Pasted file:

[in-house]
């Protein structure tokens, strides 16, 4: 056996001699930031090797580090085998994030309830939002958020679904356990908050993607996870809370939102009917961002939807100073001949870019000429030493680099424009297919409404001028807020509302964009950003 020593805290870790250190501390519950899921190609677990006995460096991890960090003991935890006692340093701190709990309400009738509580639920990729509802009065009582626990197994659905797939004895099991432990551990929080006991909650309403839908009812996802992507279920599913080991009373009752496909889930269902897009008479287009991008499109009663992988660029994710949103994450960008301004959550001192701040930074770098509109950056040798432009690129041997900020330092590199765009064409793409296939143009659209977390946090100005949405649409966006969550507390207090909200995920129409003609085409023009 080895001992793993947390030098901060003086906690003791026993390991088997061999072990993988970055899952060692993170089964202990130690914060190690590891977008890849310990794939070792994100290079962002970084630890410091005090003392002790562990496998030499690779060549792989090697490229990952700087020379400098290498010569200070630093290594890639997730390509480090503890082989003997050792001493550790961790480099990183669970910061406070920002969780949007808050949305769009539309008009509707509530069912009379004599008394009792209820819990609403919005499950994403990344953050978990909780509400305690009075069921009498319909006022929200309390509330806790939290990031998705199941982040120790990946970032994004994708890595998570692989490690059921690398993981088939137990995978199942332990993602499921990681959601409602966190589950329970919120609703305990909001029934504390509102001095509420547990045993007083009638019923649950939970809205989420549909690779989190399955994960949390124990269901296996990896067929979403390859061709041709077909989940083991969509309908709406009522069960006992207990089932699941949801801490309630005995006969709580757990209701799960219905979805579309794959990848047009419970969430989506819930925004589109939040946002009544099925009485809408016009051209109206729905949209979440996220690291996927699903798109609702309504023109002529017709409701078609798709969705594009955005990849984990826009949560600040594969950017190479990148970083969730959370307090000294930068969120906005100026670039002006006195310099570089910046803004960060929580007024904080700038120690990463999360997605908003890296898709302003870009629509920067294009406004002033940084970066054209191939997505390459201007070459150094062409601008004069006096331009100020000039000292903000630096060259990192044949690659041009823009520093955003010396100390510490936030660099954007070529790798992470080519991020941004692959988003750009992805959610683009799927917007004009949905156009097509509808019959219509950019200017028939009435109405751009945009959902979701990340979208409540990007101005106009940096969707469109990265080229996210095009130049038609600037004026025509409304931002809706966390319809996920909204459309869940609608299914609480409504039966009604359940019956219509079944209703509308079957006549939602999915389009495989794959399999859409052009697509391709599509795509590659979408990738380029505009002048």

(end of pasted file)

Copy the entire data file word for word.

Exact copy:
[in-house]
């Protein structure tokens, strides 16, 4: 056996001699930031090797580090085998994030309830939002958020679904356990908050993607996870809370939102009917961002939807100073001949870019000429030493680099424009297919409404001028807020509302964009950003 020593805290870790250190501390519950899921190609677990006995460096991890960090003991935890006692340093701190709990309400009738509580639920990729509802009065009582626990197994659905797939004895099991432990551990929080006991909650309403839908009812996802992507279920599913080991009373009752496909889930269902897009008479287009991008499109009663992988660029994710949103994450960008301004959550001192701040930074770098509109950056040798432009690129041997900020330092590199765009064409793409296939143009659209977390946090100005949405649409966006969550507390207090909200995920129409003609085409023009 080895001992793993947390030098901060003086906690003791026993390991088997061999072990993988970055899952060692993170089964202990130690914060190690590891977008890849310990794939070792994100290079962002970084630890410091005090003392002790562990496998030499690779060549792989090697490229990952700087020379400098290498010569200070630093290594890639997730390509480090503890082989003997050792001493550790961790480099990183669970910061406070920002969780949007808050949305769009539309008009509707509530069912009379004599008394009792209820819990609403919005499950994403990344953050978990909780509400305690009075069921009498319909006022929200309390509330806790939290990031998705199941982040120790990946970032994004994708890595998570692989490690059921690398993981088939137990995978199942332990993602499921990681959601409602966190589950329970919120609703305990909001029934504390509102001095509420547990045993007083009638019923649950939970809205989420549909690779989190399955994960949390124990269901296996990896067929979403390859061709041709077909989940083991969509309908709406009522069960006992207990089932699941949801801490309630005995006969709580757990209701799960219905979805579309794959990848047009419970969430989506819930925004589109939040946002009544099925009485809408016009051209109206729905949209979440996220690291996927699903798109609702309504023109002529017709409701078609798709969705594009955005990849984990826009949560600040594969950017190479990148970083969730959370307090000294930068969120906005100026670039002006006195310099570089910046803004960060929580007024904080700038120690990463999360997605908003890296898709302003870009629509920067294009406004002033940084970066054209191939997505390459201007070459150094062409601008004069006096331009100020000039000292903000630096060259990192044949690659041009823009520093955003010396100390510490936030660099954007070529790798992470080519991020941004692959988003750009992805959610683009799927917007004009949905156009097509509808019959219509950019200017028939009435109405751009945009959902979701990340979208409540990007101005106009940096969707469109990265080229996210095009130049038609600037004026025509409304931002809706966390319809996920909204459309869940609608299914609480409504039966009604359940019956219509079944209703509308079957006549939602999915389009495989794959399999859409052009697509391709599509795509590659979408990738380029505009002048």